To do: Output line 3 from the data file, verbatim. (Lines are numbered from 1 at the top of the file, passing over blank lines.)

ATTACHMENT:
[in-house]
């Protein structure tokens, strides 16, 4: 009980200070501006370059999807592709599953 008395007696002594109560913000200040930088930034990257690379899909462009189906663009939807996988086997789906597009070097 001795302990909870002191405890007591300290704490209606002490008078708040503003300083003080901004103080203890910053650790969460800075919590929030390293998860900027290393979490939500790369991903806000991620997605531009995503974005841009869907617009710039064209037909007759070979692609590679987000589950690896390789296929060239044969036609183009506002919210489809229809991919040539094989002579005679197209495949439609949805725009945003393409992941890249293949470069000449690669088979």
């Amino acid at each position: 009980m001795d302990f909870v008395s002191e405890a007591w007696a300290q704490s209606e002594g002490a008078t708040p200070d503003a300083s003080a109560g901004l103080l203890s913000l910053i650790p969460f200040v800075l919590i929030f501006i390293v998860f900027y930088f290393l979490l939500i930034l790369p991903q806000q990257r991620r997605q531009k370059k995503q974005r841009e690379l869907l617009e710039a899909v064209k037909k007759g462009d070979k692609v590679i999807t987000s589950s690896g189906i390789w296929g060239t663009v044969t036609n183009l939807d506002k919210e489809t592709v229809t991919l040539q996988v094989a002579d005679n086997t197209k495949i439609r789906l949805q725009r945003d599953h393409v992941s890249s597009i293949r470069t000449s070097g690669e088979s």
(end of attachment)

């Amino acid at each position: 009980m001795d302990f909870v008395s002191e405890a007591w007696a300290q704490s209606e002594g002490a008078t708040p200070d503003a300083s003080a109560g901004l103080l203890s913000l910053i650790p969460f200040v800075l919590i929030f501006i390293v998860f900027y930088f290393l979490l939500i930034l790369p991903q806000q990257r991620r997605q531009k370059k995503q974005r841009e690379l869907l617009e710039a899909v064209k037909k007759g462009d070979k692609v590679i999807t987000s589950s690896g189906i390789w296929g060239t663009v044969t036609n183009l939807d506002k919210e489809t592709v229809t991919l040539q996988v094989a002579d005679n086997t197209k495949i439609r789906l949805q725009r945003d599953h393409v992941s890249s597009i293949r470069t000449s070097g690669e088979s």